Office of the Provost

A call to personal and global transformation


 
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King George County, Virginia is known for a few things. It’s the place where two cultures – the English under explorer John Smith and Native American people united by Powhatan – first met and began trading. It’s the birthplace of three of the first five American presidents, and a peninsula popular with tourists who want to sample grassy beaches, country wineries, and historic villages.

Tucked away along the county’s piece of the Potomac River shoreline is a naval base where nearly 100,000 defense employees dedicate themselves to researching and developing high-tech military systems. You can basically throw a stone in King George and hit a naval engineer.

Except for college, JMU’s Madison Honors Council president and Dingledine Scholar Lizzie Brannon has lived in King George her whole life. “The towns are pretty small, and there’s only one high school,” she says. “The last time people got really excited was when Hurricane Isabel rolled through” in 2003 after forming in the Canary Islands, a Spanish archipelago off the coast of northwestern Africa. Lizzie’s mother is from South Carolina, and her dad is from West Virginia. Both work on the naval base, and it’s also where they originally met each other. “My mom is very dedicated to the things she does,” Lizzie says. “I always wanted to quit things, but she never let me give up without making a positive change to something else. So change is okay in my life, as long as I do something that makes a difference.” She describes her dad as a “woodsy guy” who enjoys running. He’s also one of the local engineers.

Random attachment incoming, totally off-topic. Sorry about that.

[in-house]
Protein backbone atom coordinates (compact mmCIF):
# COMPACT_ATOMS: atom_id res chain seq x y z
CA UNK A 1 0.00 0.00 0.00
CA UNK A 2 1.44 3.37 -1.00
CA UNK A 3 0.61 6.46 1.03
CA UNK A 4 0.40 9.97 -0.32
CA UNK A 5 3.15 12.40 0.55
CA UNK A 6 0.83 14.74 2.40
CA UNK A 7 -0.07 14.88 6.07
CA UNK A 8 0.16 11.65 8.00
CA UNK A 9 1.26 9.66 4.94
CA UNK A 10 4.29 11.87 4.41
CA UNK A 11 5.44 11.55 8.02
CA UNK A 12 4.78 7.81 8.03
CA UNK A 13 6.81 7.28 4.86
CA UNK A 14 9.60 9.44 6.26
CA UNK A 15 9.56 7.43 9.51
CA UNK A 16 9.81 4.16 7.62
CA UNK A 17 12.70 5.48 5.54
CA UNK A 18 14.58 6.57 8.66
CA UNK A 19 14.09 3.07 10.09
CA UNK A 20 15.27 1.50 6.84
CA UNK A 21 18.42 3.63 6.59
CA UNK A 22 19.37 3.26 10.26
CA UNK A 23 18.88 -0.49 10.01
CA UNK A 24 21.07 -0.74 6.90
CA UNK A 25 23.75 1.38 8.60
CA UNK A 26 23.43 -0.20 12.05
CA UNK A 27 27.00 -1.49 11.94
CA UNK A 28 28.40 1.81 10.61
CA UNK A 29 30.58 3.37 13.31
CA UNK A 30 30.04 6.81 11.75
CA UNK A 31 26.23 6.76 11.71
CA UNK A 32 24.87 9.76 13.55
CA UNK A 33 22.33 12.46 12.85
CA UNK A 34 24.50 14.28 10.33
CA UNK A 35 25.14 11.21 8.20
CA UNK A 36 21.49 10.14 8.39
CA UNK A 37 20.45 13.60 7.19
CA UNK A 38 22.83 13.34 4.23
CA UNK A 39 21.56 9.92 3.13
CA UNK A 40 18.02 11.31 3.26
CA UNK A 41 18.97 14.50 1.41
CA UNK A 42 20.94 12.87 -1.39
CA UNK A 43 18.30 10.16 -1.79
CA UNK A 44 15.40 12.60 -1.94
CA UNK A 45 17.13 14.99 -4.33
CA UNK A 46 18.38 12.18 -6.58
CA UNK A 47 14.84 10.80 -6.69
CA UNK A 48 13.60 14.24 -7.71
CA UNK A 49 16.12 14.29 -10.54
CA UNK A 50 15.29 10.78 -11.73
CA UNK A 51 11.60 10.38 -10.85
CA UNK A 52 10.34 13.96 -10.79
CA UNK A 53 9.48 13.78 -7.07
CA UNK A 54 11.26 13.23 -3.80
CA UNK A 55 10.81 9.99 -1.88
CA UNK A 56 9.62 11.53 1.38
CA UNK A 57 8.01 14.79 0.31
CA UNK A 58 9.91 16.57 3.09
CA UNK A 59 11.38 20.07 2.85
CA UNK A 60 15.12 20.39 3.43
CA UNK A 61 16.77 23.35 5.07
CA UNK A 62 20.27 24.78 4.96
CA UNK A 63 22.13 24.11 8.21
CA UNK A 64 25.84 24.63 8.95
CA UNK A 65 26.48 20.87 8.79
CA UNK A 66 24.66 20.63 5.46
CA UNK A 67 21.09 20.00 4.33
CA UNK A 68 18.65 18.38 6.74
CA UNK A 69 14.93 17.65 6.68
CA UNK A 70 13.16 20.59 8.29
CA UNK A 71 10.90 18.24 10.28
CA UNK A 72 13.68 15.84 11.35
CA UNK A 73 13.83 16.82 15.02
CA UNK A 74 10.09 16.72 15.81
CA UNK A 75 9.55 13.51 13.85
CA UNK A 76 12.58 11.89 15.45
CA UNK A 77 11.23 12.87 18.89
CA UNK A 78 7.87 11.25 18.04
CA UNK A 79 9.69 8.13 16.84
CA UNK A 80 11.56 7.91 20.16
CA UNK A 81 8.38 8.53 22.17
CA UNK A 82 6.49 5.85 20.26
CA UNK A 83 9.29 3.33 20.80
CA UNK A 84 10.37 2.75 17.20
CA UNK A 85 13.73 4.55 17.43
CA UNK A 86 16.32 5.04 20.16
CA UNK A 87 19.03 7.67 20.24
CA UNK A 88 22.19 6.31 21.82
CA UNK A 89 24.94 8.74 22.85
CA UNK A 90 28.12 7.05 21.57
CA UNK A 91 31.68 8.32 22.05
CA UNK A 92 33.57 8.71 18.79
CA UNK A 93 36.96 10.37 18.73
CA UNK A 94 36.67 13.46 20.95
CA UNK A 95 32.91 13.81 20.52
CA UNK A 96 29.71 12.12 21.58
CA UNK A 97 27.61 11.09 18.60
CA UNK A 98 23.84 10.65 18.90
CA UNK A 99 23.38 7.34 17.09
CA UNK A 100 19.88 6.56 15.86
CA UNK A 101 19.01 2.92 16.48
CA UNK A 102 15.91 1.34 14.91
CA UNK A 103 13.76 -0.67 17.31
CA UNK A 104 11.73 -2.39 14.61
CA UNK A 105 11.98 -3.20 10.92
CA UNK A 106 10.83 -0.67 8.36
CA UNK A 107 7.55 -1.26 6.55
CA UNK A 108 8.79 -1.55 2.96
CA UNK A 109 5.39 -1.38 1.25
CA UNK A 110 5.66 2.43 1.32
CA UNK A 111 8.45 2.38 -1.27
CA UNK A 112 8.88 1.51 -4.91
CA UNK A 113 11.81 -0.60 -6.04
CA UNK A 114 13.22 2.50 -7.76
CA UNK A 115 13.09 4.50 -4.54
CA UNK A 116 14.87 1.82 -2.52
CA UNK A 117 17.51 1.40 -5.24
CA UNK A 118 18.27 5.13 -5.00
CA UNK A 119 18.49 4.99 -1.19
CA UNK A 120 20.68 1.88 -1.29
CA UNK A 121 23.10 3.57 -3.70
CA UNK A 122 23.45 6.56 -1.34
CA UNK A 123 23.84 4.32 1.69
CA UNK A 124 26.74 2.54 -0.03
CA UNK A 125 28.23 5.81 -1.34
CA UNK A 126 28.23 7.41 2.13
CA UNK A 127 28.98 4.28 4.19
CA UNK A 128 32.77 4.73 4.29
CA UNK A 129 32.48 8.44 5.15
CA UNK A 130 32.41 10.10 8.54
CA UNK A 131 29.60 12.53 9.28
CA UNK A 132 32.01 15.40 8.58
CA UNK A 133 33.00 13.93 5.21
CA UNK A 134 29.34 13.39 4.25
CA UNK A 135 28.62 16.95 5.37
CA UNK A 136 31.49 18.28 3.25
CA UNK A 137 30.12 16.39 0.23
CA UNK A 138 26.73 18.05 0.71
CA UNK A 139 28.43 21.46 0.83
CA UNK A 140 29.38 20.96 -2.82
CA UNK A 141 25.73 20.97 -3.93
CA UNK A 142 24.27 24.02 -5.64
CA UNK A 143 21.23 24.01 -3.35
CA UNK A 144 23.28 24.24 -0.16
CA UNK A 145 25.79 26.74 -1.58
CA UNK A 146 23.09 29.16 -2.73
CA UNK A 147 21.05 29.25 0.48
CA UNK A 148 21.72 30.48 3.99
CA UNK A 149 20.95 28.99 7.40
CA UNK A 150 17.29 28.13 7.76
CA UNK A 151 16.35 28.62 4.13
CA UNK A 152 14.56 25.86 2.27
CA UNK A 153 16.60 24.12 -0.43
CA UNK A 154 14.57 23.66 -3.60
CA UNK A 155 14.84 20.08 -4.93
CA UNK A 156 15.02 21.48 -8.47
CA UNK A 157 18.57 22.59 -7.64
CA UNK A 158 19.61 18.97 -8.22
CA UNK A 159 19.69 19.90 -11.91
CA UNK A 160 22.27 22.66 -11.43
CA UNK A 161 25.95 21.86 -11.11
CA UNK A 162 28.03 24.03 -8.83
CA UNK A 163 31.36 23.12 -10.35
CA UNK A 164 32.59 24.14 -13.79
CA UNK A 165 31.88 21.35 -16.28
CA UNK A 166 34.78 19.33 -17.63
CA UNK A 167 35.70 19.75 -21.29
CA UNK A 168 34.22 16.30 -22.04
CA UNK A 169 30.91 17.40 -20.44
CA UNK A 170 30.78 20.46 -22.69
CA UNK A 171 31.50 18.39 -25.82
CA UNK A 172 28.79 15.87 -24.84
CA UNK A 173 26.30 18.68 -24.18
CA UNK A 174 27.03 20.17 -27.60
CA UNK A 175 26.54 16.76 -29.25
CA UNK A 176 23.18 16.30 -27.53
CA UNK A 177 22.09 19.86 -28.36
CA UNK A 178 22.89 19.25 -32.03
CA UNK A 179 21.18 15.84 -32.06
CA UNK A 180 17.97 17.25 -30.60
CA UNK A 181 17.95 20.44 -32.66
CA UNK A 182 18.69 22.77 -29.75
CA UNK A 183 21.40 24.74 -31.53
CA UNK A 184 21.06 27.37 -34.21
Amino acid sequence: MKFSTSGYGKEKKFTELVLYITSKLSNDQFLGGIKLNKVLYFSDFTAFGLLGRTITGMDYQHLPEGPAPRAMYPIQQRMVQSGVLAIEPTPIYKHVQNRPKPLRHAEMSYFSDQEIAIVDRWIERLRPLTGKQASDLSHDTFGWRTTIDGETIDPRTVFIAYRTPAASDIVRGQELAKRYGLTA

The epitome of living the good life in King George tends to involve following in the steps of family members and making a career as an engineer on base. But Lizzie found herself scanning over the horizon to define her priorities and goals for life. "I went on a trip after my junior year (of high school) with my French class. Paris, Provence, and Barcelona – I’d never been out of the country before. I caught the bug."

“At JMU I’m an International Affairs major. I love traveling and meeting people who think about the world in different ways. Initially I had this idea that if I left the country I’d be a deeper person politically and culturally. And I suppose that’s true. But it turns out there’s so much abstract and theoretical knowledge that can be mastered too. I had no idea, but there’s a significant amount of math and statistics behind it too.”

With JMU political science professor Melinda Adams and history professor David Owusu-Ansah she traveled in the summer after her freshman year to Ghana, where she worked with SNV Ghana, a non-profit, international development organization. SNV fights poverty in countries throughout the world by increasing access to basic services and working to establish new job opportunities and entrée to global markets by local people.

“Melinda Adams and another honors student Hannah Pellegrino pulled me in and really inspired me. SNV had people working in Accra from all over the world. From that experience, Africana Studies is now one of my concentrations at JMU.” Lizzie has expanded her understanding of the world and global citizenship through university courses and other travel opportunities. “One of my favorite courses was post-conflict societies with John Hulsey,” another political science professor. The summer after her sophomore year she traveled to Hiroshima, Japan, with the International Network of Universities Student Seminar in Global Citizenship and Peace with funding from the Honors College.